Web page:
Cop killers and the law

Arguably a crowd comprising 59 men (and, perhaps, the odd - very odd - woman), between them carrying 109 guns, is about as mad as it gets, especially when they're all milling about the elegant terraced houses of Chelsea. I'm not too interested in dissecting the minutiae of the five-hour "siege" that ended up with the 32-year-old barrister Mark Saunders receiving five fatal shots from four police marksmen - but what must be countered is the ludicrous ruling of the jury at the coroner's inquest, held on 7 October this year. Ludicrous, because there is no way that 59 armed officers could be construed as acting in "reasonable self-defence" under such circumstances. Saunders was an alcoholic. The shotgun he was waving around has an effective lethal range of 50 yards at most, and he was up in his flat - the marksmen were down on the ground. Besides being able to take cover, they were all wearing body armour.

Vocal snobbery

As in other, similar cases, the coroner had already debarred members of the jury from delivering a verdict of "unlawful killing", so we cannot blame them for not checking the madness of this particular crowd. But they did criticise the way senior officers had handled the "siege" and, with due contrition, the Metropolitan Police subsequently conceded that there were "lessons" to be learned. But it seems the one lesson which cannot be learned is that it's unacceptable in a democratic and open society to have any group of people, let alone armed police officers, who are in effect above the law.

Saunders was gunned down in 2008 and this year we had the revolting snuff newscast of Raoul Moat but, overall, the British police are fairly parsimonious when it comes to wasting citizenry: there have been 29 fatal shootings by police since 2000, of which 13 were by the Met.Nevertheless, no officer has ever been prosecuted for unlawful killing and I have had it from sources close to the apex at the Met that no officer can ever be. On one occasion - when there was a flagrant failure to give due warning before a man wielding a chair leg was gunned down - spokespersons for the firearms officers made it abundantly clear that they would down tools if any of their colleagues was charged. What a peculiar Mexican stand-off! The very police officers charged with the greatest responsibility on our streets, acting like a juvenile gang - it doesn't exactly instil confidence.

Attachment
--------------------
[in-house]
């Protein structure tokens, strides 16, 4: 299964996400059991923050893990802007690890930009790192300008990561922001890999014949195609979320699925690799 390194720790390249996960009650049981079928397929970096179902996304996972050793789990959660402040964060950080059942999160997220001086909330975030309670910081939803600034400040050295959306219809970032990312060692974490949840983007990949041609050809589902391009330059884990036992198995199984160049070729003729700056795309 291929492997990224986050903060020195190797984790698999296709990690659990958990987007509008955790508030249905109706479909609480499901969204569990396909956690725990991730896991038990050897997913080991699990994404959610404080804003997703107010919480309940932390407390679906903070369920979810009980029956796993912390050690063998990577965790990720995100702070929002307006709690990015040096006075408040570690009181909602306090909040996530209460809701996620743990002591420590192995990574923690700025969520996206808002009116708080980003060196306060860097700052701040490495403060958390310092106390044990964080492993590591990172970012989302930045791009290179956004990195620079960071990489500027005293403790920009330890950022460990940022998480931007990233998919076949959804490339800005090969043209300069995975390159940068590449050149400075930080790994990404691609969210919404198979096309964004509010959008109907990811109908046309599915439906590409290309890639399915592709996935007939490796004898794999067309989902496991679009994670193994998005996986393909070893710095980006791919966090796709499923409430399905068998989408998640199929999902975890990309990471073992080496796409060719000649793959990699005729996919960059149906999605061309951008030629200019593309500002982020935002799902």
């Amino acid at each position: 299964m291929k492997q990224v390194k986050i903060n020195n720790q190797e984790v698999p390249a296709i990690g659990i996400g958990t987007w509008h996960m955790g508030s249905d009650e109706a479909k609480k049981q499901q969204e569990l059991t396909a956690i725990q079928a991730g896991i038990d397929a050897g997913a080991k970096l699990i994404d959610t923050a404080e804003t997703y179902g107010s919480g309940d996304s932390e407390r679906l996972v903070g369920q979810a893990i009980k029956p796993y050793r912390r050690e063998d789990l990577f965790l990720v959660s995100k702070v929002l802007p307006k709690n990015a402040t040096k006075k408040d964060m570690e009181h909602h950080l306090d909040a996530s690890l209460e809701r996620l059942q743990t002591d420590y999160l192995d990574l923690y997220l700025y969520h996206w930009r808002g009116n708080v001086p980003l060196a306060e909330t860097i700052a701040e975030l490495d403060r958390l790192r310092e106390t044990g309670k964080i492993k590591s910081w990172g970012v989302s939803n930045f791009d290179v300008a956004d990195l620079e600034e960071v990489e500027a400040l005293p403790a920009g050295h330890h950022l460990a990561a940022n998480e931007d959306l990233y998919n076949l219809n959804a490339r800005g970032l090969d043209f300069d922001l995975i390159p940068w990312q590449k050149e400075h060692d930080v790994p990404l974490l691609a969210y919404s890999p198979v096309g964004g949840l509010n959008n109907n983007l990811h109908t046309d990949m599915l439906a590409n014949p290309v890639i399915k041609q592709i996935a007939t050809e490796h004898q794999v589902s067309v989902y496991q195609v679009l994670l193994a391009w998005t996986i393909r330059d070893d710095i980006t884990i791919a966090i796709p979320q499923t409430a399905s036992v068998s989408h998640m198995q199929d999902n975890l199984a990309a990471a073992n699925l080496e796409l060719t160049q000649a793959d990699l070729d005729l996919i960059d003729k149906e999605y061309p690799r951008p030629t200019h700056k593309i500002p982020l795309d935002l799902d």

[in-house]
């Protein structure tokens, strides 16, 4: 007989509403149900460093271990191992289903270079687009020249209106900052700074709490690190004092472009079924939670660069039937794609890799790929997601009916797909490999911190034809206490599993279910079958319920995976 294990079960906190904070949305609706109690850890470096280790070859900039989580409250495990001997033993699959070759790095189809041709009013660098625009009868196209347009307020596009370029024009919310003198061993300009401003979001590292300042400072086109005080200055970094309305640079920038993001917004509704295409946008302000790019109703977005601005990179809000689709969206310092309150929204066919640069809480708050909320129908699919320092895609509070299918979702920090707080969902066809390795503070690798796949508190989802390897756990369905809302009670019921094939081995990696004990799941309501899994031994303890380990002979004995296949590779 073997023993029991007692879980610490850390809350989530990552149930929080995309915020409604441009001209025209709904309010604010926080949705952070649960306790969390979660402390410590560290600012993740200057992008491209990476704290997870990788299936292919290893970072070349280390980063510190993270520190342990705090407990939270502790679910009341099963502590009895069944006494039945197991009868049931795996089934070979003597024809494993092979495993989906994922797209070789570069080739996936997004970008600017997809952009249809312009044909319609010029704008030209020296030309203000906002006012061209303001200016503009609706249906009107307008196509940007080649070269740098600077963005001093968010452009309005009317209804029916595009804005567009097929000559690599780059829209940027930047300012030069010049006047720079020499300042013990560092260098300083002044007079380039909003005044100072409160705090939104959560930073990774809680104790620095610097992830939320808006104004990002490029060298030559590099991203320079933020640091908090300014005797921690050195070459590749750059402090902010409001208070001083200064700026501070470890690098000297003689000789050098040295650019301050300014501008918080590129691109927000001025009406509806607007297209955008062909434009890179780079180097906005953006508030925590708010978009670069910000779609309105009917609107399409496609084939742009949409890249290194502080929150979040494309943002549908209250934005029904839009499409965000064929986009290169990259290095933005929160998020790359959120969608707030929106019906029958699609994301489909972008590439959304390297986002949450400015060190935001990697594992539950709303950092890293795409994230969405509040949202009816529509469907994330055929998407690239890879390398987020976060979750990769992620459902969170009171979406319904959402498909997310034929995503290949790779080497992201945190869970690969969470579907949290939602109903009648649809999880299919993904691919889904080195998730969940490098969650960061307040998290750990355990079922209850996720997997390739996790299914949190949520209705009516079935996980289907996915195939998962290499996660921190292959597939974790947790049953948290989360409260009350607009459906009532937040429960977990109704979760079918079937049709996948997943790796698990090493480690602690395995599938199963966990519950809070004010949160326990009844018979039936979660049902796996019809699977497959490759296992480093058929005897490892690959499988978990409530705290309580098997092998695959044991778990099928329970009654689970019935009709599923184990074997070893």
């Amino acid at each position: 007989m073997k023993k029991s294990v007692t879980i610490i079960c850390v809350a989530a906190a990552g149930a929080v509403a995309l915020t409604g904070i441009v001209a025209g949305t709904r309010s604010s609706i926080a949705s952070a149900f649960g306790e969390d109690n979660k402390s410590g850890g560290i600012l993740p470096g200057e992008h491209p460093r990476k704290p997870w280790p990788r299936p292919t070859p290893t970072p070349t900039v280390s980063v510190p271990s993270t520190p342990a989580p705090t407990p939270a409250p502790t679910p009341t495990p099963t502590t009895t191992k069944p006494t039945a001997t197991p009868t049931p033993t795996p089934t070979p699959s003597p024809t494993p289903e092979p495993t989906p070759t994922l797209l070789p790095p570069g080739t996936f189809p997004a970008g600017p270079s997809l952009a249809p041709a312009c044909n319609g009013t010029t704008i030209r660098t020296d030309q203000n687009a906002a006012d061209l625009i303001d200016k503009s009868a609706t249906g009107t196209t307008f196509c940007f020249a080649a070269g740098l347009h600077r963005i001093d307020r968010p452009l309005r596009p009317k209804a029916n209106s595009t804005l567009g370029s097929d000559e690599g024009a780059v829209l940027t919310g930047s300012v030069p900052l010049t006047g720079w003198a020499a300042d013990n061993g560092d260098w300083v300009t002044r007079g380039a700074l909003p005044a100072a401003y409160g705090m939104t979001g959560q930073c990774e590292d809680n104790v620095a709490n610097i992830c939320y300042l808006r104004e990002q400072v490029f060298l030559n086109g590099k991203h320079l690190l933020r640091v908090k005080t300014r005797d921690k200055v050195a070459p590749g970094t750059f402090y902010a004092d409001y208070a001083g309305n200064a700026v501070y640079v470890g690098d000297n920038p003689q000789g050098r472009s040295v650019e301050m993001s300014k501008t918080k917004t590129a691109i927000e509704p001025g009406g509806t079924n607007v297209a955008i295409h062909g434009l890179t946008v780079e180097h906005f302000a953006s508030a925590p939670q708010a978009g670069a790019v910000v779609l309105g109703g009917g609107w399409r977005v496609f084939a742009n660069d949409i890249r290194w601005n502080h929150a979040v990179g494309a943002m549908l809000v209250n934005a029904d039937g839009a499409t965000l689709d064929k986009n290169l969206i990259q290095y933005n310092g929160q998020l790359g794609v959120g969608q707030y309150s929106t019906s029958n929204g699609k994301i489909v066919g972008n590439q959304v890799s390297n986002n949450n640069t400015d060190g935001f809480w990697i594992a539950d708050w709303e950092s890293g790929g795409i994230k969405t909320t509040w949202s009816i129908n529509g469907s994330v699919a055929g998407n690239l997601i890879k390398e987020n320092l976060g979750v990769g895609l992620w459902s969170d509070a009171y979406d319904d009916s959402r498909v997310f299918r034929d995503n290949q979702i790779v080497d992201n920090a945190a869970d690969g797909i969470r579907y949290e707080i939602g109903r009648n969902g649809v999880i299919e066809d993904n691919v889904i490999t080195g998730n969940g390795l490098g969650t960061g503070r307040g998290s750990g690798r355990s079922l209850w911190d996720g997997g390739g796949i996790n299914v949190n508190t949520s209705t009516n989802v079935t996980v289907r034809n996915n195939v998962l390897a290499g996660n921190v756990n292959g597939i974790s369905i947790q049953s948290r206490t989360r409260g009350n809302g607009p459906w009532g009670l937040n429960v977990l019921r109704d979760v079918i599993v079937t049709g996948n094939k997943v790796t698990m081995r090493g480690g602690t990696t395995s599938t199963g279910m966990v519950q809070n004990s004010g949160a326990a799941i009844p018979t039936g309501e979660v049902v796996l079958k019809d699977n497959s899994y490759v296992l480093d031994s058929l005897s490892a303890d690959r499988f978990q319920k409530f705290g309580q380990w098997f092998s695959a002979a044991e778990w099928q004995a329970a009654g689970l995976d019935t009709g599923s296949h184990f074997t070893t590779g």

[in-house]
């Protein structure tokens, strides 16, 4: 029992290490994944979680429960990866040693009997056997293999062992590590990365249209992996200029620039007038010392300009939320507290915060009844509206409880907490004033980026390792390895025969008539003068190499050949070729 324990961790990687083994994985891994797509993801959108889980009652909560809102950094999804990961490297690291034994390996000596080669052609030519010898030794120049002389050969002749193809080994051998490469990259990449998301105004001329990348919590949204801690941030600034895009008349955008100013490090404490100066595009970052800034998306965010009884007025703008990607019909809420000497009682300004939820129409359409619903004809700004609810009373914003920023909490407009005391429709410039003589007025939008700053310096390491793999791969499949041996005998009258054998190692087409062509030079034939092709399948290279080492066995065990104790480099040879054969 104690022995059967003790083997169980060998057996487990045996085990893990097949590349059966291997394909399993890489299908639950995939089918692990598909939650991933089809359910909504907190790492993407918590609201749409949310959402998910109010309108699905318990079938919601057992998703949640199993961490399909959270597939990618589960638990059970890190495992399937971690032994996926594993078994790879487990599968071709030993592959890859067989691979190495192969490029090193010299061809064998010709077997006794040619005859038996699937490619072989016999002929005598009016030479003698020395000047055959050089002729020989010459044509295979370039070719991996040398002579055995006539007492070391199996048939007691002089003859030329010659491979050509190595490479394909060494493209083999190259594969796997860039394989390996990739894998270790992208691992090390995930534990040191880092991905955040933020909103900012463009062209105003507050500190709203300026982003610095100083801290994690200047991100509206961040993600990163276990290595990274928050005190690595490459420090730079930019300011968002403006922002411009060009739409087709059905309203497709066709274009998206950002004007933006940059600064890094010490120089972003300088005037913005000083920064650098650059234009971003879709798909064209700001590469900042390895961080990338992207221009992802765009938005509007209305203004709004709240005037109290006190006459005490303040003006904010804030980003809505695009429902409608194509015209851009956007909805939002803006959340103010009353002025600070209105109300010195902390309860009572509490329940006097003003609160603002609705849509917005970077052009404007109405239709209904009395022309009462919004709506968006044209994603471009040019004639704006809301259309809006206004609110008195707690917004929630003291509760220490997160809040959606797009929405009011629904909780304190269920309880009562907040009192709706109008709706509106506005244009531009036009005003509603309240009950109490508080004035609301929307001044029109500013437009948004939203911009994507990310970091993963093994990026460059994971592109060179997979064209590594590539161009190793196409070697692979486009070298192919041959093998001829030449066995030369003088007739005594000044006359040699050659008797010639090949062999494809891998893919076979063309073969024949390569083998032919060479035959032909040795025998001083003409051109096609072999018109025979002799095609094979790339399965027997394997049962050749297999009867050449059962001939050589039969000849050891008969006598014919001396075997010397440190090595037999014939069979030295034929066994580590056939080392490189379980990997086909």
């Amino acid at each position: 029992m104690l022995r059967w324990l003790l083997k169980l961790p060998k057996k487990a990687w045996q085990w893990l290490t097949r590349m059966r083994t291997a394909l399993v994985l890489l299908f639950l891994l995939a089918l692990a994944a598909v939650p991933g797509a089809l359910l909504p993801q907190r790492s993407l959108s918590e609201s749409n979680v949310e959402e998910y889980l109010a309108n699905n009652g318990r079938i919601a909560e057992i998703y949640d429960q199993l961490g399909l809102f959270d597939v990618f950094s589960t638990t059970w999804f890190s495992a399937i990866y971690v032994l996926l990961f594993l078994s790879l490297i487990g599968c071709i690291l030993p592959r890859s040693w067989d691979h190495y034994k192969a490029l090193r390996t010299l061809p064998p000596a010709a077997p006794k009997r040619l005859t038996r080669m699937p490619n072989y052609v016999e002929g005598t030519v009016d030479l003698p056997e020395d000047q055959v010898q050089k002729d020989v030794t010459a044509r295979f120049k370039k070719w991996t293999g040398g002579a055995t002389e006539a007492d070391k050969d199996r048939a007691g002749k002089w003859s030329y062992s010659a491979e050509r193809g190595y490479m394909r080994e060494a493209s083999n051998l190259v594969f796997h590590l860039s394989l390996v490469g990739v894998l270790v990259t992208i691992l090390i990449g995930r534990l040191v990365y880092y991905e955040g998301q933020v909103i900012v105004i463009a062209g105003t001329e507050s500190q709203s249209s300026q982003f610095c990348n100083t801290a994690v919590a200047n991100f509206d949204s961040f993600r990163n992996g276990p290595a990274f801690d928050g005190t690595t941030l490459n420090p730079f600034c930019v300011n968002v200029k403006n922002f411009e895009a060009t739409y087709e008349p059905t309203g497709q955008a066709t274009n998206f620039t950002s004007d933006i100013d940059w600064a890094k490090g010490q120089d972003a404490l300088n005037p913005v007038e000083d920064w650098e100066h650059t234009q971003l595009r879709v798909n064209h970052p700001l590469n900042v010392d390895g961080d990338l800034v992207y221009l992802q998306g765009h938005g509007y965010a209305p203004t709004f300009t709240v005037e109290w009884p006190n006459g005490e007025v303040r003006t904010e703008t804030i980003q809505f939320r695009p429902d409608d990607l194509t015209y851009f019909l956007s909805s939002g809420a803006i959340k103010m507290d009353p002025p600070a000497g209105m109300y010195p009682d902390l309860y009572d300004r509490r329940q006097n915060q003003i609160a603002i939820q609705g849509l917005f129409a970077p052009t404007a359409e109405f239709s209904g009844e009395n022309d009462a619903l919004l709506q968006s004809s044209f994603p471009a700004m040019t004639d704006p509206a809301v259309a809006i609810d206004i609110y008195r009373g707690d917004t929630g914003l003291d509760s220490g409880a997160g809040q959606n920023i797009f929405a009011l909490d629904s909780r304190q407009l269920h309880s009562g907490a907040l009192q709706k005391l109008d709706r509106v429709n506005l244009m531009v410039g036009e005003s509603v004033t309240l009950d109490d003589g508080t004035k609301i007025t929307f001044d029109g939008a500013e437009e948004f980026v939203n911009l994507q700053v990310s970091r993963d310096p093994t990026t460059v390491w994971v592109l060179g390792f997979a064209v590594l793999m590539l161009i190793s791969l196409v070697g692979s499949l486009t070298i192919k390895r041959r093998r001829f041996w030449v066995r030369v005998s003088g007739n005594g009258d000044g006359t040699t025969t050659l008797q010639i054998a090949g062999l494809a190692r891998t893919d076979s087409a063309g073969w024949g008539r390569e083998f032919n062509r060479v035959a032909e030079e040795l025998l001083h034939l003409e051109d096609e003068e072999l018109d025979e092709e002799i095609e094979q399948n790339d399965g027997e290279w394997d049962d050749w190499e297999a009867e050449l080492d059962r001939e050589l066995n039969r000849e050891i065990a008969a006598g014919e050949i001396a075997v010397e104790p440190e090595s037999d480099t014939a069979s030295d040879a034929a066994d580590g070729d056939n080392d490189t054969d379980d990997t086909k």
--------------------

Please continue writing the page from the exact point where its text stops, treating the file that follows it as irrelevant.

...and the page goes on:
Ah, say the lovers of Laura Norder, but what would you have done? Well, I don't know exactly what operational errors the senior officers at the Met are conceding, but the very presence of the armed mob would seem to be one, as was how Saunders was killed while a "trained negotiator" was talking to him. Such is the modern way that this horror show was broadcast for all to witness: the poor, disturbed man waving his shotgun about while we hear a woman saying: "You need to pick up the phone, Mark. You need to pick up the phone." Seconds later, the fatal shots were fired.
Trained negotiator she may have been, but she sounded as sympathetic as a raddled barmaid calling last orders. Is this snobbery?

I rather suspect it is: vocal snobbery. If I'm ever in a dangerous stand-off, I want someone plummy and faintly amusing to talk me down - think Joanna Lumley, Simon Callow, or the chap who used to do the voice-overs for Mr Kipling. Perhaps if any of these exceedingly calming voices had been deployed, Saunders might still be alive.

Hard for the Yard

In the wake of the Jean Charles de Menezes killing, the Met went through the hoops backwards in an effort to exonerate not only the actual shooters, but the entire chain of command involved in this colossal and tragic cock-up. After writing certain trenchant remarks in the press, having been given an off-the-record briefing by the late, lamented Liberal mayoral candidate Brian Paddick, I was summoned to Scotland Yard for a chat with the then headmaster, Ian Blair.

There was tea and biscuits and he came on soft, for all the world like a sociology lecturer at a former polytechnic. I got the message: it's fantastically bloody hard, policing this city, and we'd be grateful if you weren't so mean to us.

Wassums. Still, should the current commissioner wish to have a chat with me about Saunders's killing, my door is open. Just don't rush round

Will Self is an author and journalist. His books include Umbrella, Shark, The Book of Dave and The Butt. He writes the Madness of Crowds and Real Meals columns for the New Statesman.

This article first appeared in the 25 October 2010 issue of the New Statesman, What a carve up!